In the practice of Yoga Asana, the detailed activity of the left brain (Dharana) is activated as we explore the mechanical architecture of the asana form. For instance, the detailed attention of the foot and how it is affected by the physical placement of the toes and heel to lift the arch would be an act of Dharana. Taking that mechanical observation into sensory perception and noticing how it affects the placement of the spine and the whole felt experience of the body, breath and mind would be entering into the practice of Dhyana – where greater activation of the right brain begins to takes place.
Dhyāna ध्यान – The Whole Elephant
Dhyana is associated with the goddess Saraswati, the powers of wisdom, music and poetic eloquence. It is defined as the practice of sustained, non-judgmental, non-presumptuous contemplation of a concept/idea in all its aspects, forms and consequences. It is the ablity to observe the color and brilliance of the sun as well as its orbit. It integrates the focused observation of the Elephants tail (Dharana) into the composition and experience of the entire elephant.
Right Brain and Dhyana
According to McGilchrist the right brain offers a more global perception and allows us to see reality as a whole rather than in parts. For example, a bird favors its right eye (left hemisphere) to pick out a piece of grain. However, it uses its left eye (right hemisphere) to maintain a awareness of the world around it. This global awareness helps to ensure that the bird is safe from outside threats while maintaining an awareness of a potential mate, as it pecks out food on the ground.
The right brain is associated with IMPLICIT communication and comprensión of reality as expressed through body language, music, art, poetry, story and dance. It is associated with the neurotransmitter norpenephrine and is responsible for ´the theory of mind´ – the capacity to ´feel another´s pain ´. This capacity to understand and perceive ´the other´ is developed right along with our capacity for self awareness. Those who suffer from autism and forms of schizophrenia often have damaged or reduced right brain activity. Furthermore, when looking at 3D, 2D and real life hand images, the right brain is only activated with the appearance of a real live hand.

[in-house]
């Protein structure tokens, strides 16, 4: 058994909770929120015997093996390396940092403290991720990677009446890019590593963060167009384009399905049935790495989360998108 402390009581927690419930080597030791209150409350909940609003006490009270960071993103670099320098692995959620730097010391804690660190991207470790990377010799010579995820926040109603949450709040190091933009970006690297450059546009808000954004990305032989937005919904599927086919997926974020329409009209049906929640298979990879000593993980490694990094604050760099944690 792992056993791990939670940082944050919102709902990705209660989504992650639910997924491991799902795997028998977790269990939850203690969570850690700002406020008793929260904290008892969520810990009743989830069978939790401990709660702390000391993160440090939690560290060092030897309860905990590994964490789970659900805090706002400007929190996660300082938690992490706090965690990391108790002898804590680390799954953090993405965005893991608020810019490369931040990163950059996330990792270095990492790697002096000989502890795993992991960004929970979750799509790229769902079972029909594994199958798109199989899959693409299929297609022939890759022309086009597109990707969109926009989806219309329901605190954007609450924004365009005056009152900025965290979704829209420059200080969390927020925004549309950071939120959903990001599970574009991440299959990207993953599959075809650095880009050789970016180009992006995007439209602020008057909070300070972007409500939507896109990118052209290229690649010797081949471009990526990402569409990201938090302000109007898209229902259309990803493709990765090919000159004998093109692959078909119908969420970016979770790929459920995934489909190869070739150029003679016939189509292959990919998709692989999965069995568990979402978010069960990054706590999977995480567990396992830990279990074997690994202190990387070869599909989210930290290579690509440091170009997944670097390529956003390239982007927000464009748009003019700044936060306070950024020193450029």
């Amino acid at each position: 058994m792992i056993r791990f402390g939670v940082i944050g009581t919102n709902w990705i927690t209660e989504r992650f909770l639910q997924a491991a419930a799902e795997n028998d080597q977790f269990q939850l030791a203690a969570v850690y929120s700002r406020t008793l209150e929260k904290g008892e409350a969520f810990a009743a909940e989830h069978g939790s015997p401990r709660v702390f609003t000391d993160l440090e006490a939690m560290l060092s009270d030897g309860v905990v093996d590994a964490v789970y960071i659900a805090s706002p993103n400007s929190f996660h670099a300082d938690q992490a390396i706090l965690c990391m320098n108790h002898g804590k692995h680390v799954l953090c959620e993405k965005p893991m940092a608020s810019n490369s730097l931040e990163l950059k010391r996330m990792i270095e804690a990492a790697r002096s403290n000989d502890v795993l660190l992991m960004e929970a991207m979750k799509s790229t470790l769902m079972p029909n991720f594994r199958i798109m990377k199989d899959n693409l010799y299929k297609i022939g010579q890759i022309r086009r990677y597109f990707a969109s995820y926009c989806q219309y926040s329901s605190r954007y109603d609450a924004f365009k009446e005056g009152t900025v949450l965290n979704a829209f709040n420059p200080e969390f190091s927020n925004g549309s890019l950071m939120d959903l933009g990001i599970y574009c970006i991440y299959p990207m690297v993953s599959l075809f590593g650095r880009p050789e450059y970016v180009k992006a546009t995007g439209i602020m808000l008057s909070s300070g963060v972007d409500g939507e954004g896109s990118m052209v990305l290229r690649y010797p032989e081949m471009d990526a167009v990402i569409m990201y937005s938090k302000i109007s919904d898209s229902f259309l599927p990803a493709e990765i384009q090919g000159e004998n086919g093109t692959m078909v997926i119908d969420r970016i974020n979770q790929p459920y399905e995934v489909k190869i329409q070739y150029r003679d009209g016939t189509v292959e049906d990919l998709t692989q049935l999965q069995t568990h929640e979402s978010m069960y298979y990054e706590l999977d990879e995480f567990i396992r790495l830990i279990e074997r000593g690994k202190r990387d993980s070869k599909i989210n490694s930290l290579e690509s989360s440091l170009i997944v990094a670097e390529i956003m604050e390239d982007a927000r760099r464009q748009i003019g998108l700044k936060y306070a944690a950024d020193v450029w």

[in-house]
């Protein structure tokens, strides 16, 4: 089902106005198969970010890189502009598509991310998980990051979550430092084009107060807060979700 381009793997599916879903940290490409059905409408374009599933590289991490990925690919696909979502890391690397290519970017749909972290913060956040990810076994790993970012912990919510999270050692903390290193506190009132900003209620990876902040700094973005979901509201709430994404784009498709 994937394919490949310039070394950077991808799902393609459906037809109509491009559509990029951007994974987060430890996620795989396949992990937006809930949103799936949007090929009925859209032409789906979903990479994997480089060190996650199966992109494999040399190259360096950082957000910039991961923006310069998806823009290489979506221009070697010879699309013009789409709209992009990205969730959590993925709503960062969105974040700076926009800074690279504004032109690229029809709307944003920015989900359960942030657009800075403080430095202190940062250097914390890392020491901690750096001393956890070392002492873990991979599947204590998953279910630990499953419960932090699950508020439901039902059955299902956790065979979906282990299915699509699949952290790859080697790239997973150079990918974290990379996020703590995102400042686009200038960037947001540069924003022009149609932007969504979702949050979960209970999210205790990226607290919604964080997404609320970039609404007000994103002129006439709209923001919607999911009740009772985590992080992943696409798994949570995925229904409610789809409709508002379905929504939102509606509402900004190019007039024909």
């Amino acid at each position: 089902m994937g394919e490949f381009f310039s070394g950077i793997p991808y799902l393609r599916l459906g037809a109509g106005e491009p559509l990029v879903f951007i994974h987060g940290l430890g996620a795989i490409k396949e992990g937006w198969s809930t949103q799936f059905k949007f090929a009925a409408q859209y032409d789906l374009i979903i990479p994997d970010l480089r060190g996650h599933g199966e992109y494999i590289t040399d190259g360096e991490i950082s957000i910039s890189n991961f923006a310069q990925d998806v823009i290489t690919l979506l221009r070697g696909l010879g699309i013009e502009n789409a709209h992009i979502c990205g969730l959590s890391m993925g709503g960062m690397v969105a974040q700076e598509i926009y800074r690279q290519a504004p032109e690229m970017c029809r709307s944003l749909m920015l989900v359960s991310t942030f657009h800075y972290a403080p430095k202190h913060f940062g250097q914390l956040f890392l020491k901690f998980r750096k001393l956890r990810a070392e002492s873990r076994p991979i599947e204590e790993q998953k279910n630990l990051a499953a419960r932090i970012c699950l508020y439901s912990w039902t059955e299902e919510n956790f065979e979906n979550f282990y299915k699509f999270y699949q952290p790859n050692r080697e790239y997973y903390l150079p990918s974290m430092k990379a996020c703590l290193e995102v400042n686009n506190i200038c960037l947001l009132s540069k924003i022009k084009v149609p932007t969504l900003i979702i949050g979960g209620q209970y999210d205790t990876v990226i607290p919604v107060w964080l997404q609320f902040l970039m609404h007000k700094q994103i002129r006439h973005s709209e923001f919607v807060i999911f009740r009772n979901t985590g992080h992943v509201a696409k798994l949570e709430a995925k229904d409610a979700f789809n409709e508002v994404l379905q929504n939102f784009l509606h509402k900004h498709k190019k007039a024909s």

In contrast to the focused and mechanical attention of the left brain, the right brain views reality as a whole, allowing new and periphal information to influence its global perception. In fact, even the capacity for peripheral vision (the capacity to see something outside of your direct vision) is controlled by the right hemisphere – even in the activity of the right eye – which is mechanically controlled by the left hemisphere. This ability to connect various pieces of information, including new, peripheral and even threatening information, is fundamental for communication, creativity and problem solving. Without the integral perception offered by the right brain, it would be impossible to effectively resolve complex issues or understand the implicit communication of human relations and experience.
In the practice of Yoga Asana, due the non-judgmental attention placed upon the internal sensorial experience of the body and breath, the right brain (Dhyana) is constantly activated. In the non-judgemental observation of sensory experience, explicit language disappears and the practicioner becomes one with the implicit experience of simply BEING in the pose. Essentially, this experience of being is when the ego and the sensation of the separation between the observer and the observed begins to disappear. B.K.S. Iyengar states that this experience of Dhyana is what flows into the sweet bliss of Samahdi, or as modern neuroscience might call it, Flow.
In the Tradition of Yoga, Samadhi has been defined as a state of total absorption that follows the internal practices of Dharana and Dhyana. It is a space of pure ecstasy and contemplation where the ego and sense of Self completely dissolve into Bhavana – a state of pure feeling and experiencing. In this state the practicioner directly perceives Truth and fully understands the Self as a connected and eternal expression of the Divine.